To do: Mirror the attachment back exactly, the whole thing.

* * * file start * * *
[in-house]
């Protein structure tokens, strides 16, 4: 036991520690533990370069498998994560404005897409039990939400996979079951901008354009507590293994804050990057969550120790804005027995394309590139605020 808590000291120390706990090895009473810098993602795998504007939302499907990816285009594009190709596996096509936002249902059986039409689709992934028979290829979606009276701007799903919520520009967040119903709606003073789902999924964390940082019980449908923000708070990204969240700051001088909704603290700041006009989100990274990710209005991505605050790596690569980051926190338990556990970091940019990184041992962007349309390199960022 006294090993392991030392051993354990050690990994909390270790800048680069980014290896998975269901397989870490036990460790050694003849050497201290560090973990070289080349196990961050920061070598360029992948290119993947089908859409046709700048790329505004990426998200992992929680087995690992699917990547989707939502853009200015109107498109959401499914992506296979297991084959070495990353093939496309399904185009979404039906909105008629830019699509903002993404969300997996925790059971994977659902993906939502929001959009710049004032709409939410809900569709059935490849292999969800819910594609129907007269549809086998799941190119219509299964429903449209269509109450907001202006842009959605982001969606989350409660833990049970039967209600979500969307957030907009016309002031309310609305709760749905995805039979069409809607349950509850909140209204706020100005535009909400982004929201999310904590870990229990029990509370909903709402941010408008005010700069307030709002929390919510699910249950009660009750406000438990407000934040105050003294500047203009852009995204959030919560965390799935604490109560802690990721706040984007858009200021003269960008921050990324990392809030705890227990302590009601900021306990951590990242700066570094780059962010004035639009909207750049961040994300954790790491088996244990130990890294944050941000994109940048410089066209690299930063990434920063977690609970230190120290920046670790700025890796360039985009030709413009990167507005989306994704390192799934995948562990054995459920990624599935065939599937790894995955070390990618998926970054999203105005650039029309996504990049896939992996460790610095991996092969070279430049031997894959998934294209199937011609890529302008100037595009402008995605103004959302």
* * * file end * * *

[in-house]
């Protein structure tokens, strides 16, 4: 036991520690533990370069498998994560404005897409039990939400996979079951901008354009507590293994804050990057969550120790804005027995394309590139605020 808590000291120390706990090895009473810098993602795998504007939302499907990816285009594009190709596996096509936002249902059986039409689709992934028979290829979606009276701007799903919520520009967040119903709606003073789902999924964390940082019980449908923000708070990204969240700051001088909704603290700041006009989100990274990710209005991505605050790596690569980051926190338990556990970091940019990184041992962007349309390199960022 006294090993392991030392051993354990050690990994909390270790800048680069980014290896998975269901397989870490036990460790050694003849050497201290560090973990070289080349196990961050920061070598360029992948290119993947089908859409046709700048790329505004990426998200992992929680087995690992699917990547989707939502853009200015109107498109959401499914992506296979297991084959070495990353093939496309399904185009979404039906909105008629830019699509903002993404969300997996925790059971994977659902993906939502929001959009710049004032709409939410809900569709059935490849292999969800819910594609129907007269549809086998799941190119219509299964429903449209269509109450907001202006842009959605982001969606989350409660833990049970039967209600979500969307957030907009016309002031309310609305709760749905995805039979069409809607349950509850909140209204706020100005535009909400982004929201999310904590870990229990029990509370909903709402941010408008005010700069307030709002929390919510699910249950009660009750406000438990407000934040105050003294500047203009852009995204959030919560965390799935604490109560802690990721706040984007858009200021003269960008921050990324990392809030705890227990302590009601900021306990951590990242700066570094780059962010004035639009909207750049961040994300954790790491088996244990130990890294944050941000994109940048410089066209690299930063990434920063977690609970230190120290920046670790700025890796360039985009030709413009990167507005989306994704390192799934995948562990054995459920990624599935065939599937790894995955070390990618998926970054999203105005650039029309996504990049896939992996460790610095991996092969070279430049031997894959998934294209199937011609890529302008100037595009402008995605103004959302």